Natural Environment Blog

Blogging for the Natural Environment

Month: July 2010

More Efficient Solar Power for Batteries

University of southern California experts show us a more powerful use of graphene solar panels.

Is it possible to imagine people powering their cellular phone or music/video device while jogging on a sunny day?

A University of Southern California team has produced flexible transparent carbon atom films that may have great potential for a new breed of solar cells.

In a paper recently published in the journal ACS Nano, researchers stated that organic photovoltaic (OPV) cells have been proposed as a way to create low cost energy due to their ease of manufacture, light weight, and compatibility with flexible substrates.

This work shows that graphene, an extremely conductive and highly transparent form of carbon consisting of atoms-thick sheets of carbon atoms, has high possibility to fill this role.

While graphene’s existence has been known for many years, it has only been studied extensively since 2004 because of the impossibility of manufacturing it in high quality and quantity.

The Study

The University of southern California team has produced graphene/polymer sheets ranging in sizes approximately 150 square centimeters that in turn can be used to create dense arrays of flexible organic photovoltaic (OPV) cells.

These organic photovoltaic (OPV) devices convert solar radiation to electricity, although not as efficiently as silicon cells.

The power provided by sunlight on a sunny day is approximately 1,000 watts per meter square, for every 1,000 watts of sunlight that hits a square meter area of the standard silicon solar cell, 14 watts of electricity will be generated, Organic solar cells are less efficient; their conversion rate for that same 1,000 watts of sunlight in the graphene-based solar cell could be only 1.3 watts.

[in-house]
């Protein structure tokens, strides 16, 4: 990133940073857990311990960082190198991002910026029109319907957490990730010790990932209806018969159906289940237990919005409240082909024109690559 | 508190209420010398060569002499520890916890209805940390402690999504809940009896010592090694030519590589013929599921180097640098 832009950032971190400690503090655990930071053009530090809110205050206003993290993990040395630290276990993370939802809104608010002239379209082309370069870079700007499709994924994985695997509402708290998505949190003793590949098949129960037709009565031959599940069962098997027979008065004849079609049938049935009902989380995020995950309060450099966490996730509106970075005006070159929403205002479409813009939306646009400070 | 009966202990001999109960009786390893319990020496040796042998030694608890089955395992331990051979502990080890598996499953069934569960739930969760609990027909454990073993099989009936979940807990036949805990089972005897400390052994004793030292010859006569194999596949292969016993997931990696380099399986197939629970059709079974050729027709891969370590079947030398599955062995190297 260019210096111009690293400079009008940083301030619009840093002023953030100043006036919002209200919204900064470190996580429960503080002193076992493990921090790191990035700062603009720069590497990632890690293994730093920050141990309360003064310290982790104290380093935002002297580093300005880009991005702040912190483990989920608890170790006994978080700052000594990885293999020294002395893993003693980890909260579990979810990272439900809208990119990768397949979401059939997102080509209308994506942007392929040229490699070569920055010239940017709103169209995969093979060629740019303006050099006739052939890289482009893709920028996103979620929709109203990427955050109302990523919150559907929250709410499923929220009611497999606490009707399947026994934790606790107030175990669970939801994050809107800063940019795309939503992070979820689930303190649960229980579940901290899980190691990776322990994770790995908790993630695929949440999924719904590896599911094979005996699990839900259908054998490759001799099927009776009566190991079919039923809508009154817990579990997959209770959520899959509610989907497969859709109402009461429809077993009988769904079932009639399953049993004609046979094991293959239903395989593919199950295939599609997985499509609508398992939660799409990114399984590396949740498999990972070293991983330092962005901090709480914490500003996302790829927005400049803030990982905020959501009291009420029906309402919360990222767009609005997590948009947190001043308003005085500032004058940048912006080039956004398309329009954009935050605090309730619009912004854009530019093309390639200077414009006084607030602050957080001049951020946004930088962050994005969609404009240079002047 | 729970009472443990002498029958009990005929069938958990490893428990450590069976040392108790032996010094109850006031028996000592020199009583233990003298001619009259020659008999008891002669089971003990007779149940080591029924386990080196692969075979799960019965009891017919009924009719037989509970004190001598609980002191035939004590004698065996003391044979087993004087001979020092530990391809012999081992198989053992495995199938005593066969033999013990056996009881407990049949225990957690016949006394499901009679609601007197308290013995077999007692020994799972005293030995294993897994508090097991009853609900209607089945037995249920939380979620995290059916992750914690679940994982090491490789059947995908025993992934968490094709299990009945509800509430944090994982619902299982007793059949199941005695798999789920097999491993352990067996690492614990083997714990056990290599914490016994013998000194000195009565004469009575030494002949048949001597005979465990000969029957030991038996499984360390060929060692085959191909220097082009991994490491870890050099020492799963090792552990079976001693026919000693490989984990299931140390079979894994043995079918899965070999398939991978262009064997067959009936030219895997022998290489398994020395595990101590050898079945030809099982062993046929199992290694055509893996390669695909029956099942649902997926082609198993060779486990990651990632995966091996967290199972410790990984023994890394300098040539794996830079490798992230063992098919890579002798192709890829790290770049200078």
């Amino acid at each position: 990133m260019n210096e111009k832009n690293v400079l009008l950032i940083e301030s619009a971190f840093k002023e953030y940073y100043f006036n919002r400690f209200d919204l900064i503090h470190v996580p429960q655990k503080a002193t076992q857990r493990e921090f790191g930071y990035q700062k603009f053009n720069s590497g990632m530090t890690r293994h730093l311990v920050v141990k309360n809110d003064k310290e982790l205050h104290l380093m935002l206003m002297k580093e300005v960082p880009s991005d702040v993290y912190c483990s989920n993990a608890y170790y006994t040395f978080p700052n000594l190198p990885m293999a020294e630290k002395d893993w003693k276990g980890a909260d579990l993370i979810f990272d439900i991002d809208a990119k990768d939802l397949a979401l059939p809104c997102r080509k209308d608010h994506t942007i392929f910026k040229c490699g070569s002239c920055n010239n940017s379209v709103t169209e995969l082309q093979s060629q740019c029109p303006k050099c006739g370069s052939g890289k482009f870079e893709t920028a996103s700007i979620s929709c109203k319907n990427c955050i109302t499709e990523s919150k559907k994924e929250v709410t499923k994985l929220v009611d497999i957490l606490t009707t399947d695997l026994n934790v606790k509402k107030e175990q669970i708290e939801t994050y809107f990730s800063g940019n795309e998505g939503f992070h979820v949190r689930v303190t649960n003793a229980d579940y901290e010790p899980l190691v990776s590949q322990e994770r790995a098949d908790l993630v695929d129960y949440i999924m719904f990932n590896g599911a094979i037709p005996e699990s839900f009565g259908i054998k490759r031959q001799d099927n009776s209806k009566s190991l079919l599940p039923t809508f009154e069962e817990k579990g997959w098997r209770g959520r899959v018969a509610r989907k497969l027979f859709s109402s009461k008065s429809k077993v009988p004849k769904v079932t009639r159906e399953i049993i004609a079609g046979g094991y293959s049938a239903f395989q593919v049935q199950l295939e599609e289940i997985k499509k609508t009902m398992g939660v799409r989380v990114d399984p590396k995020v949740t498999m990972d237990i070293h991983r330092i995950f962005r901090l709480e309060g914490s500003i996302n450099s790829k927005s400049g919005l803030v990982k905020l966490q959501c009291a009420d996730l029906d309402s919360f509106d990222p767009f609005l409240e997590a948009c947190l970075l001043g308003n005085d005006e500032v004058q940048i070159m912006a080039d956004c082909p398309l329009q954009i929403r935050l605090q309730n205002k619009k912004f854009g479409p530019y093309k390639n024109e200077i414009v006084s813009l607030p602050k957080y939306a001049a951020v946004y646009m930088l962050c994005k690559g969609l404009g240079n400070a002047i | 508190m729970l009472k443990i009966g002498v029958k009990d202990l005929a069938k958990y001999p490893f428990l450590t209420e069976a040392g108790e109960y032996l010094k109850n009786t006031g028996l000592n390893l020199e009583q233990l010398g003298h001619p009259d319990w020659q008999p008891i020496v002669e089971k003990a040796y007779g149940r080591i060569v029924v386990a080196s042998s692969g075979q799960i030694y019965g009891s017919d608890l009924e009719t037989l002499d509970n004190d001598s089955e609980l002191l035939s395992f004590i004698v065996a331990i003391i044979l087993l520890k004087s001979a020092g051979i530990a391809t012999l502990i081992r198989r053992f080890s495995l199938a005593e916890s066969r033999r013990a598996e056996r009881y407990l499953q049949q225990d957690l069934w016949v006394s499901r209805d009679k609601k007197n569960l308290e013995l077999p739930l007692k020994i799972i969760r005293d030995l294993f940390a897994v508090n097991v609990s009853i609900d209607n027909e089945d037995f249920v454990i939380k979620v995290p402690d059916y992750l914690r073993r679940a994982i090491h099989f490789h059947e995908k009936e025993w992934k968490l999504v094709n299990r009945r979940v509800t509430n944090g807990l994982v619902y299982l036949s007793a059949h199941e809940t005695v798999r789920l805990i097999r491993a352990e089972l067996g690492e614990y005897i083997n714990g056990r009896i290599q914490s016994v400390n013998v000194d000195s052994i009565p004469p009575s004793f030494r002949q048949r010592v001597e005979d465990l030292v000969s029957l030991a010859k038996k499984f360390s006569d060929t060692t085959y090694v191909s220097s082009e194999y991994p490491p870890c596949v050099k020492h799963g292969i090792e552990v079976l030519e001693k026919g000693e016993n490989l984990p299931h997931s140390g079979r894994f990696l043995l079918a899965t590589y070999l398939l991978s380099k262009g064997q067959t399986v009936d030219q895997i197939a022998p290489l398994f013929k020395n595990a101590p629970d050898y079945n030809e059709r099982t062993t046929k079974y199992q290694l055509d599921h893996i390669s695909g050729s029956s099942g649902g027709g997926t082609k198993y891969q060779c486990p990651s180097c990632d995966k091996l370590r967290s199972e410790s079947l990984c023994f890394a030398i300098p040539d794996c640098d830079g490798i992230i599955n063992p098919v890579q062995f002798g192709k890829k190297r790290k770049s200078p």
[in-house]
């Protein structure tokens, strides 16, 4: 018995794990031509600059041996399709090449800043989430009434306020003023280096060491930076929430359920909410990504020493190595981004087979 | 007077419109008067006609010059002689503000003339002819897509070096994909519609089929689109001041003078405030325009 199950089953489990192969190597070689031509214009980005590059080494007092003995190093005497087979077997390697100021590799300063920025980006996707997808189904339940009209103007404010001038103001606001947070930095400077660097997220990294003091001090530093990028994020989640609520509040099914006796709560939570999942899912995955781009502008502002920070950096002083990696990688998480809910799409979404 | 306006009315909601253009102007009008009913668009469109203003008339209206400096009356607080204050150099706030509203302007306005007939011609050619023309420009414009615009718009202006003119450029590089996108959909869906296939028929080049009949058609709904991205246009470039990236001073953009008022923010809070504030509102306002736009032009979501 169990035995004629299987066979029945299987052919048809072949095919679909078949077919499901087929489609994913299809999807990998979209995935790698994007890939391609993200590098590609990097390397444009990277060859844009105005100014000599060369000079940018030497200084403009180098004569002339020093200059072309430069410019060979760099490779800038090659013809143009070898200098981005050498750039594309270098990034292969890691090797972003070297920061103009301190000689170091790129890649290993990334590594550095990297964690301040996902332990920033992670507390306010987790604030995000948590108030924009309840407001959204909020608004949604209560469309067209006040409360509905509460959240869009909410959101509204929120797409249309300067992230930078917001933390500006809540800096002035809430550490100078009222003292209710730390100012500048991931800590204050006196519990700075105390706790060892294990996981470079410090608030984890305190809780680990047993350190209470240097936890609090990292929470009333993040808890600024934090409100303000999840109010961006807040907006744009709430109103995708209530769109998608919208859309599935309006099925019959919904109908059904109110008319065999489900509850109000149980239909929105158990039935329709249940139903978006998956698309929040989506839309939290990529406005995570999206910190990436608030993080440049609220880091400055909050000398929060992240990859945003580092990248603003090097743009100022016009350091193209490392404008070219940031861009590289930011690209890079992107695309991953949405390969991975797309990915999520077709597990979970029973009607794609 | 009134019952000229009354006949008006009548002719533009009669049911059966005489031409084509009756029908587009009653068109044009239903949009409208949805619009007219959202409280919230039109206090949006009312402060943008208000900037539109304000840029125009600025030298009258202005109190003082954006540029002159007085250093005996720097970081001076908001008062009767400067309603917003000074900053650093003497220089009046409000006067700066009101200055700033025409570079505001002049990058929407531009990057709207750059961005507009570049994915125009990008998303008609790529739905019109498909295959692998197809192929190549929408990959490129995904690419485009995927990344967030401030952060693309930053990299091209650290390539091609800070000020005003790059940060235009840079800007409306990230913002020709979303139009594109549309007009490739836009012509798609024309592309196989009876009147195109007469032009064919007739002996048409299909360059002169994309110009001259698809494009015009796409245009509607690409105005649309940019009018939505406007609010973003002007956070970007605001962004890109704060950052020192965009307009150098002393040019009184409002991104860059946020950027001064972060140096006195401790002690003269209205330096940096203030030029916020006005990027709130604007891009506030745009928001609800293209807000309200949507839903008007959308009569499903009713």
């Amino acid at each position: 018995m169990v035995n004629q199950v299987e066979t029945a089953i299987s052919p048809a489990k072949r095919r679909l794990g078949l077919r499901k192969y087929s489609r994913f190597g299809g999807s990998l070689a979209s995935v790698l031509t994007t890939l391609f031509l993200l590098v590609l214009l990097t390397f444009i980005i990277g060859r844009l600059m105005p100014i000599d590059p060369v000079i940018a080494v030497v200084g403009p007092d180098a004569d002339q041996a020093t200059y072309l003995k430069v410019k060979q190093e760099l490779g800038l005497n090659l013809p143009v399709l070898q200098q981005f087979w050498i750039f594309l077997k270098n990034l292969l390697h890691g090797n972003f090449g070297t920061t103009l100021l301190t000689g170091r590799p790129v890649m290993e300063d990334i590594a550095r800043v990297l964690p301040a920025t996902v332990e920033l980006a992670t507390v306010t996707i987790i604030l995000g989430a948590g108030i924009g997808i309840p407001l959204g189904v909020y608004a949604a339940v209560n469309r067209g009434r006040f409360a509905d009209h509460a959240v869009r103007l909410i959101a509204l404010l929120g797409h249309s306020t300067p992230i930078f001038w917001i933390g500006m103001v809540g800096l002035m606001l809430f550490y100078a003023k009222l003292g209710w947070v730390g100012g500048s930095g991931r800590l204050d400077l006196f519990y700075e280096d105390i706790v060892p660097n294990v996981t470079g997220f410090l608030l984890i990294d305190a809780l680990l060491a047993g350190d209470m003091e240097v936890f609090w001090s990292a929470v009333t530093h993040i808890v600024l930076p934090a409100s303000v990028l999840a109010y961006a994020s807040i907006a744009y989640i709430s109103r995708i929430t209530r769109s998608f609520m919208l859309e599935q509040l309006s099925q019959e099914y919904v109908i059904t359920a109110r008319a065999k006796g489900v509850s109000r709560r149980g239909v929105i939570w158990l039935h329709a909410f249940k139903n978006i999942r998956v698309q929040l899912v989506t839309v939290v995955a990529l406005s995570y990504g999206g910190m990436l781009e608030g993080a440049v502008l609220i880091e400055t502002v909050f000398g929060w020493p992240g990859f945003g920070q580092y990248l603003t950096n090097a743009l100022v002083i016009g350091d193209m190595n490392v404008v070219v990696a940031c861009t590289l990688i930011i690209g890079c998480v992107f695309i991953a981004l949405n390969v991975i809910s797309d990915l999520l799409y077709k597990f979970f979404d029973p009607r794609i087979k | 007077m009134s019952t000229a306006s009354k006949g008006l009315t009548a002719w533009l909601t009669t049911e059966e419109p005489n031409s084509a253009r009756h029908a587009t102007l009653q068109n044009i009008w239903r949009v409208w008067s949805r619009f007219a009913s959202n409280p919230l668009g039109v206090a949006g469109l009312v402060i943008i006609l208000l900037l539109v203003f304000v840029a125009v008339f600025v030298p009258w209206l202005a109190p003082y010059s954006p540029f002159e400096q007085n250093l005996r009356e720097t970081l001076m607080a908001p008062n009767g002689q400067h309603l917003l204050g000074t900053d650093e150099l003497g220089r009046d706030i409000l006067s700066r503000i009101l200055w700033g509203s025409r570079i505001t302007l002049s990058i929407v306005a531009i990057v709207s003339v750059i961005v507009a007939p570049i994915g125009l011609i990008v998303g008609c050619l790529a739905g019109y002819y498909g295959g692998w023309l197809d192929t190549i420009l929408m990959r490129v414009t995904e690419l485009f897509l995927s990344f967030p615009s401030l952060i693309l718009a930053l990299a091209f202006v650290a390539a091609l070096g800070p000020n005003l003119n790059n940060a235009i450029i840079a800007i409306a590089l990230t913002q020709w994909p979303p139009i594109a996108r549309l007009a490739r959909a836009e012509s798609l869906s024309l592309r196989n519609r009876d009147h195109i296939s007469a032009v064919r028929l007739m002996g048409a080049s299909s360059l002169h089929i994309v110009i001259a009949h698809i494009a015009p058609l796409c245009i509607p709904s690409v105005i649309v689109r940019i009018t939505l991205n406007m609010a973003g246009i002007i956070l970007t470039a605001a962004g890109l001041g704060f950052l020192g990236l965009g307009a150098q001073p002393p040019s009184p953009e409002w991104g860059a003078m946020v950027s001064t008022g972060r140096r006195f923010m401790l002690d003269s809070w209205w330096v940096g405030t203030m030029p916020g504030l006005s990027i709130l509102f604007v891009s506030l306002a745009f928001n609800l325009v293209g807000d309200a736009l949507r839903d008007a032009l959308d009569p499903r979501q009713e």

Benefits of OPV

But what graphene organic photovoltaic (OPV) lack in efficiency, can potentially be compensated by its lower price and, greater physical flexibility.

Researchers think that it may eventually be possible to cover with inexpensive solar cell layers extensive areas like newspapers, magazines or power generating clothing.

In the meanwhile Prof. Ruoff and his colleagues of the mechanical engineering department at the University of Texas at Austin, are studying the basic science in the development of graphene-based ultracapacitors for usage in electronics and other fields.

Batteries vs Ultracapacitors

Prof. Ruoff says batteries are relatively slow, they can store energy but require sometime to charge up, and then they distribute energy slowly, over time.

Ultracapacitors can be charged quickly, within seconds, and discharge in a short time, but, right now, they’re not able to store very much electrical energy.

The introduction of stable and less expensive ultracapacitors could be a key step in using wind or solar-generated power, specially if researchers can discover methods to enable capacitors to store energy longer, that is not yet possible.

Current Potential Usage

Even with their current storage capacity, the graphene devices could provide quick energy when needed in certain situations on the ecological way.

They could be used, as an example, to absorb the heat generated in braking an automobile or train, and store it for a short time, and use it for the electrical needs of the vehicle (i.e. starting the car or acceleration).

About the writer – Sophia H. Walker writes for the solar panel battery charger blog, her personal hobby site focused on tips to help individuals save energy using solar power for small devices.

Statistics Behind World Carbon Dioxide Emissions

Chris over at recently informed me of an infographic on their website. The infographic shows some interesting statistics on world carbon dioxide emissions.

For example, according to the infographic, in 2009, China produced 6,200 million tonnes of CO2 compared to 5,800 for the United States. One only needs to look at the population of these two countries to see that something appears to be out of whack.

China has over 4 times the population of the US and yet, the US emits almost as much CO2 as China. Unfortunately, this gap is bound to widen as China becomes more and more prosperous.

As one would expect, the infographic has an airline/transport spin (no doubt due to the fact that its on a flight website), so there are some interesting statistics in that area.

A copy of the infographic is below. Due to its size, I’ve resized it to fit on this blog.

You can view the full-sized infographic here.

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